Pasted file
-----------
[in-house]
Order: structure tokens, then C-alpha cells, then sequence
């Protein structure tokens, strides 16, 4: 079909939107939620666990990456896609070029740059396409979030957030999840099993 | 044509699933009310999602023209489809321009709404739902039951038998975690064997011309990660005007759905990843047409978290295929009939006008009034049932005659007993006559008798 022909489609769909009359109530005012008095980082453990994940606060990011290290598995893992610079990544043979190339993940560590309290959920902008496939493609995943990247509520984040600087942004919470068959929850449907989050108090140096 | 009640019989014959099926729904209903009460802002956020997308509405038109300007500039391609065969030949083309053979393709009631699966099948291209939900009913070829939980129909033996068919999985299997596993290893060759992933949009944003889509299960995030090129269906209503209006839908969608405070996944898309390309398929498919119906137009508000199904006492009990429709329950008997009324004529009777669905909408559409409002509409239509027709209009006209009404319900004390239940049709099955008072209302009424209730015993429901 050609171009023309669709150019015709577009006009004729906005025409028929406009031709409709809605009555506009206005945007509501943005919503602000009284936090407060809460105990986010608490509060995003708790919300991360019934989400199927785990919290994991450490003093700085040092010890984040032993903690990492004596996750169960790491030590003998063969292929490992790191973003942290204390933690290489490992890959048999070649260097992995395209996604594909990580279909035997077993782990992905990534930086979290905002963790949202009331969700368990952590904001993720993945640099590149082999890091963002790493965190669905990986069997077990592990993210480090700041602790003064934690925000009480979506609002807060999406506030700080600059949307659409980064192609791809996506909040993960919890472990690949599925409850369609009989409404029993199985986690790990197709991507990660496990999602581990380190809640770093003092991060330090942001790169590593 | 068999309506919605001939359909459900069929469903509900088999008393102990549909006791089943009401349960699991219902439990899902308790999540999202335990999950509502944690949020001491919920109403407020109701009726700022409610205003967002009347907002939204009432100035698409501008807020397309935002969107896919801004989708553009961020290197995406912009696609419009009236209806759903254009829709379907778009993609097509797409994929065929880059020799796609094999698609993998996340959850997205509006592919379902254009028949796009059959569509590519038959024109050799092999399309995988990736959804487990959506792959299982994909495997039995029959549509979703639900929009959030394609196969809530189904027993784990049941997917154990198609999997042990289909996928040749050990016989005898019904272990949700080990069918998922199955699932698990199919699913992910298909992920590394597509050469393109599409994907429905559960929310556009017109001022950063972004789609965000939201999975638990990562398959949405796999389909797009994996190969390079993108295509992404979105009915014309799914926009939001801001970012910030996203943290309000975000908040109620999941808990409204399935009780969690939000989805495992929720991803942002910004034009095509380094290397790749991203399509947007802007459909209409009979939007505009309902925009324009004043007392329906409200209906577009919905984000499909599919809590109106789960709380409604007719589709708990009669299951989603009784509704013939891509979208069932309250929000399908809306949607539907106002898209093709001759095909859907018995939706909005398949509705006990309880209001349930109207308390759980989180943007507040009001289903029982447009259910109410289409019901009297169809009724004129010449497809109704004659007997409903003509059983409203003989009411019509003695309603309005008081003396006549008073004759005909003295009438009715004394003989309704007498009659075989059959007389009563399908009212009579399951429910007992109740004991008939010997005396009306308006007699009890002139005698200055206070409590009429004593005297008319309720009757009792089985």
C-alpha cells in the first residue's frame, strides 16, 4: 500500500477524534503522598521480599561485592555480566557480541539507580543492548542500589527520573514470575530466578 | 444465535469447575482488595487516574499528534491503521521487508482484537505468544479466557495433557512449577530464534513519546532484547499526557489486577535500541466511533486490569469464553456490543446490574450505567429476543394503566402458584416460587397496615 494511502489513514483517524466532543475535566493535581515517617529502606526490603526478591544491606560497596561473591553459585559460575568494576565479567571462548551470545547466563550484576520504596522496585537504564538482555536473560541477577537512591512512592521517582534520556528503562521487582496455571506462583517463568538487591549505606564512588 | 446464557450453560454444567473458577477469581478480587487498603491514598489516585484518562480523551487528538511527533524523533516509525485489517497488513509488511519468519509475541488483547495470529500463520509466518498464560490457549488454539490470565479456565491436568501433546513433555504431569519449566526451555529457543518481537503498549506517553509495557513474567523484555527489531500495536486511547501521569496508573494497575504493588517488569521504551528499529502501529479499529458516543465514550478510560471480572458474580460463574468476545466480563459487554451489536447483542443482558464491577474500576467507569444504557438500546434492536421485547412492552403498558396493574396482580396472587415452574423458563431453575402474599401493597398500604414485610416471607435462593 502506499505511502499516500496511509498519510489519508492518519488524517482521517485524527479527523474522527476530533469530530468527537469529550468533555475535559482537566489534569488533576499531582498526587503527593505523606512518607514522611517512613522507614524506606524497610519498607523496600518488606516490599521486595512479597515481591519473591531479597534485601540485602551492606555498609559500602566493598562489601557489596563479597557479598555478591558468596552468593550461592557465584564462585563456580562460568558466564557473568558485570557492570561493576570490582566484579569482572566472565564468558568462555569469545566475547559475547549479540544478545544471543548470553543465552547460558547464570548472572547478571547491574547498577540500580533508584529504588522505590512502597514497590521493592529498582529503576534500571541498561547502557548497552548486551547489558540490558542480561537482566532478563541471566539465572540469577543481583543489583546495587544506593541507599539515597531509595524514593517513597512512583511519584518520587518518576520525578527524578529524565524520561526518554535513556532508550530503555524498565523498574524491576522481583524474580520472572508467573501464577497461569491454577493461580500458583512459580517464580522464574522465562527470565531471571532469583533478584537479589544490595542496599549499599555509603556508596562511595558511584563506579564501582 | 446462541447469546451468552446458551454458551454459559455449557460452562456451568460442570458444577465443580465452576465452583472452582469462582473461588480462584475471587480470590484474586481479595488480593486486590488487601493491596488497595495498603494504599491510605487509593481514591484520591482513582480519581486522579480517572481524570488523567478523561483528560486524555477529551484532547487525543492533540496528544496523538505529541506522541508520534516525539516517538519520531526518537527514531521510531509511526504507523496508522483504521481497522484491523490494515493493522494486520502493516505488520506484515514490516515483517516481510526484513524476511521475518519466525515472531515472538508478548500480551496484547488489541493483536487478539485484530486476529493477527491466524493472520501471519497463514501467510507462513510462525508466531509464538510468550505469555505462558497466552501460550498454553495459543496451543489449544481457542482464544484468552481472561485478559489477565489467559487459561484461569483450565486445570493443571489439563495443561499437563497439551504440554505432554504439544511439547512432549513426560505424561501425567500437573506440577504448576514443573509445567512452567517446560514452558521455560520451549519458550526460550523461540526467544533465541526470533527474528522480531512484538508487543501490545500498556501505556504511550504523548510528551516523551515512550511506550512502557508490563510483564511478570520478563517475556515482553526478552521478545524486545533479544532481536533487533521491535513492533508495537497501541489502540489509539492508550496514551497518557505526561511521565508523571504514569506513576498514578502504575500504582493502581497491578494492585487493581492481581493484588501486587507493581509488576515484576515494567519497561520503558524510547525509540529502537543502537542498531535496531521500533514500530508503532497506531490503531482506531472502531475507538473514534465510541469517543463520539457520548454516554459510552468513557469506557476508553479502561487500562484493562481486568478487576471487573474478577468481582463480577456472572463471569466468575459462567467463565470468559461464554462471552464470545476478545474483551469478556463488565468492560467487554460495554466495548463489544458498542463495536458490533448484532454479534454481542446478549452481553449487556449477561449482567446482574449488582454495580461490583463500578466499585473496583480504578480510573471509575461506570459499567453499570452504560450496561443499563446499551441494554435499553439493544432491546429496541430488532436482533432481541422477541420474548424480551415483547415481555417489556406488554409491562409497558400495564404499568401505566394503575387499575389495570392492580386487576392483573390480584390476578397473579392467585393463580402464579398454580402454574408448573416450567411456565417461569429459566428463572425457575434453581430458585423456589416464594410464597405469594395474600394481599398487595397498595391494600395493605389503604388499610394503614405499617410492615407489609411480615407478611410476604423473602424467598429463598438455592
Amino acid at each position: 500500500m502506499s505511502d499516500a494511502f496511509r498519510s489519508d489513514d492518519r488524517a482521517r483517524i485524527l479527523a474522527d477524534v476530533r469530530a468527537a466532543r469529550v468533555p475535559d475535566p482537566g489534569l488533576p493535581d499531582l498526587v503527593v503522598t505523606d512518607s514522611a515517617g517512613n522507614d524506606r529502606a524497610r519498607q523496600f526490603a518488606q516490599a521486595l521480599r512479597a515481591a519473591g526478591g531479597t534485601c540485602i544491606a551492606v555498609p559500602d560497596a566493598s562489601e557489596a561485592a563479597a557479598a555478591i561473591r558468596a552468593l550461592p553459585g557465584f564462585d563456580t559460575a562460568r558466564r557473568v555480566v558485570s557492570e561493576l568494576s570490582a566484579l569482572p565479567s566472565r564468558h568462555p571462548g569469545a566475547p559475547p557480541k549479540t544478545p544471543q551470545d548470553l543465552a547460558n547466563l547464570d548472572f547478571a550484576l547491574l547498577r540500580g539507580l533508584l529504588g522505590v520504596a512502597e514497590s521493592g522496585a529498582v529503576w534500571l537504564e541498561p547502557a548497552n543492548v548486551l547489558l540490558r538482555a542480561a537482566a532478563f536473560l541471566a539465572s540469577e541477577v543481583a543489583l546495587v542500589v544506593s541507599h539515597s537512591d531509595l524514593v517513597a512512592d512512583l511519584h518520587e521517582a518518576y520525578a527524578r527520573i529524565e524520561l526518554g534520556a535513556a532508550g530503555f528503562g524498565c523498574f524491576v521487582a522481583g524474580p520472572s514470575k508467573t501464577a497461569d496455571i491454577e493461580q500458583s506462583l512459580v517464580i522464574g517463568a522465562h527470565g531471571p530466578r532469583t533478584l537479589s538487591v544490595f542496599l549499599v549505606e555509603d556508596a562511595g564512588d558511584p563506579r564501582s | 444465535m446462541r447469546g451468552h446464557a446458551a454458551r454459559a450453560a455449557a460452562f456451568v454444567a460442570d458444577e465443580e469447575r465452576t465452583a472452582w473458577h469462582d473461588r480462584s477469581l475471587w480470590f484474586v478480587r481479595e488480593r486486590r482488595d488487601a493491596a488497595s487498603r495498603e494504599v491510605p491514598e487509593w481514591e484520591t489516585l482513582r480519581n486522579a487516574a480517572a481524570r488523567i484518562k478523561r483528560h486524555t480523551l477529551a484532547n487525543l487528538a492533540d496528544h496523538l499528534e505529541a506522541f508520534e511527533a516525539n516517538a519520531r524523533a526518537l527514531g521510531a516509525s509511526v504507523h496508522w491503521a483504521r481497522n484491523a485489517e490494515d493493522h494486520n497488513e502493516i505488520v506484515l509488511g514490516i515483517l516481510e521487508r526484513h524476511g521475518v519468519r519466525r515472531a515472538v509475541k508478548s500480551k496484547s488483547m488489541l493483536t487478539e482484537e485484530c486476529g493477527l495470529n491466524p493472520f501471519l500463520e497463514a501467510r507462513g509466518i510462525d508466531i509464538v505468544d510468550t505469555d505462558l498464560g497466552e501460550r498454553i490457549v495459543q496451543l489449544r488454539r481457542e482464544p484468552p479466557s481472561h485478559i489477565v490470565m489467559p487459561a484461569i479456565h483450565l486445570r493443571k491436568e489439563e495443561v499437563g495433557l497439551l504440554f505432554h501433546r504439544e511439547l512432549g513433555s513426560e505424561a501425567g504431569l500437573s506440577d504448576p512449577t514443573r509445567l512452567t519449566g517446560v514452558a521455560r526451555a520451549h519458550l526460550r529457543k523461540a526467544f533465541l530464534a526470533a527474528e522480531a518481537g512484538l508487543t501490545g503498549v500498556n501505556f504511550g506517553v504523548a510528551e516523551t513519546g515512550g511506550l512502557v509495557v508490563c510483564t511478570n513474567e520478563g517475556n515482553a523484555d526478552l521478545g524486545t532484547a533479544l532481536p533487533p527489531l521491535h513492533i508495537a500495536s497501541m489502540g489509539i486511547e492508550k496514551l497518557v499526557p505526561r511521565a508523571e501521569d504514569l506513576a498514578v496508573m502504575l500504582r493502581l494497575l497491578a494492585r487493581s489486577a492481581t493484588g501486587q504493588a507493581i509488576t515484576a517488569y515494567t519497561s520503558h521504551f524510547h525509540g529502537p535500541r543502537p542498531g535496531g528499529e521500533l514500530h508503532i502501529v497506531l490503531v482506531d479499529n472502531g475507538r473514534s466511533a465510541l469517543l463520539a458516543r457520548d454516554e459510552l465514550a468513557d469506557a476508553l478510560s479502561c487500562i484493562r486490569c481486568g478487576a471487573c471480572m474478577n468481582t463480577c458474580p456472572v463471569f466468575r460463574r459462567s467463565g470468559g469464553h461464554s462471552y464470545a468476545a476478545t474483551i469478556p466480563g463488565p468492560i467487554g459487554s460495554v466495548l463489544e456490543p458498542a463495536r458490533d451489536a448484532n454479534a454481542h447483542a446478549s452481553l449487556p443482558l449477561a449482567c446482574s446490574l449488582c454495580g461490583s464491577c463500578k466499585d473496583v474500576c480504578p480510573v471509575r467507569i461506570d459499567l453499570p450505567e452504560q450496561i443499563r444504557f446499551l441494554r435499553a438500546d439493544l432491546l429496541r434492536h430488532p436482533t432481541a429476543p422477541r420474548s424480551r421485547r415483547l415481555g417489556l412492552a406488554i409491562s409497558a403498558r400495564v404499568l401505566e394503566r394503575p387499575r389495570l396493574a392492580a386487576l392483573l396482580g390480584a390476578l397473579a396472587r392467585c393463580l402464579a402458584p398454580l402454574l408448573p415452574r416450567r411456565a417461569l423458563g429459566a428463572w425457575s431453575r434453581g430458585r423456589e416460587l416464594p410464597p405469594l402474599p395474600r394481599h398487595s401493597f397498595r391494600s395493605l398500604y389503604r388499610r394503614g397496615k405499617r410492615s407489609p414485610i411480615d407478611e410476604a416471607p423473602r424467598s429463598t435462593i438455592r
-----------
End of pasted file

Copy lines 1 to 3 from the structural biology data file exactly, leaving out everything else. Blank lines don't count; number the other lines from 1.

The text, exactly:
[in-house]
Order: structure tokens, then C-alpha cells, then sequence
């Protein structure tokens, strides 16, 4: 079909939107939620666990990456896609070029740059396409979030957030999840099993 | 044509699933009310999602023209489809321009709404739902039951038998975690064997011309990660005007759905990843047409978290295929009939006008009034049932005659007993006559008798 022909489609769909009359109530005012008095980082453990994940606060990011290290598995893992610079990544043979190339993940560590309290959920902008496939493609995943990247509520984040600087942004919470068959929850449907989050108090140096 | 009640019989014959099926729904209903009460802002956020997308509405038109300007500039391609065969030949083309053979393709009631699966099948291209939900009913070829939980129909033996068919999985299997596993290893060759992933949009944003889509299960995030090129269906209503209006839908969608405070996944898309390309398929498919119906137009508000199904006492009990429709329950008997009324004529009777669905909408559409409002509409239509027709209009006209009404319900004390239940049709099955008072209302009424209730015993429901 050609171009023309669709150019015709577009006009004729906005025409028929406009031709409709809605009555506009206005945007509501943005919503602000009284936090407060809460105990986010608490509060995003708790919300991360019934989400199927785990919290994991450490003093700085040092010890984040032993903690990492004596996750169960790491030590003998063969292929490992790191973003942290204390933690290489490992890959048999070649260097992995395209996604594909990580279909035997077993782990992905990534930086979290905002963790949202009331969700368990952590904001993720993945640099590149082999890091963002790493965190669905990986069997077990592990993210480090700041602790003064934690925000009480979506609002807060999406506030700080600059949307659409980064192609791809996506909040993960919890472990690949599925409850369609009989409404029993199985986690790990197709991507990660496990999602581990380190809640770093003092991060330090942001790169590593 | 068999309506919605001939359909459900069929469903509900088999008393102990549909006791089943009401349960699991219902439990899902308790999540999202335990999950509502944690949020001491919920109403407020109701009726700022409610205003967002009347907002939204009432100035698409501008807020397309935002969107896919801004989708553009961020290197995406912009696609419009009236209806759903254009829709379907778009993609097509797409994929065929880059020799796609094999698609993998996340959850997205509006592919379902254009028949796009059959569509590519038959024109050799092999399309995988990736959804487990959506792959299982994909495997039995029959549509979703639900929009959030394609196969809530189904027993784990049941997917154990198609999997042990289909996928040749050990016989005898019904272990949700080990069918998922199955699932698990199919699913992910298909992920590394597509050469393109599409994907429905559960929310556009017109001022950063972004789609965000939201999975638990990562398959949405796999389909797009994996190969390079993108295509992404979105009915014309799914926009939001801001970012910030996203943290309000975000908040109620999941808990409204399935009780969690939000989805495992929720991803942002910004034009095509380094290397790749991203399509947007802007459909209409009979939007505009309902925009324009004043007392329906409200209906577009919905984000499909599919809590109106789960709380409604007719589709708990009669299951989603009784509704013939891509979208069932309250929000399908809306949607539907106002898209093709001759095909859907018995939706909005398949509705006990309880209001349930109207308390759980989180943007507040009001289903029982447009259910109410289409019901009297169809009724004129010449497809109704004659007997409903003509059983409203003989009411019509003695309603309005008081003396006549008073004759005909003295009438009715004394003989309704007498009659075989059959007389009563399908009212009579399951429910007992109740004991008939010997005396009306308006007699009890002139005698200055206070409590009429004593005297008319309720009757009792089985």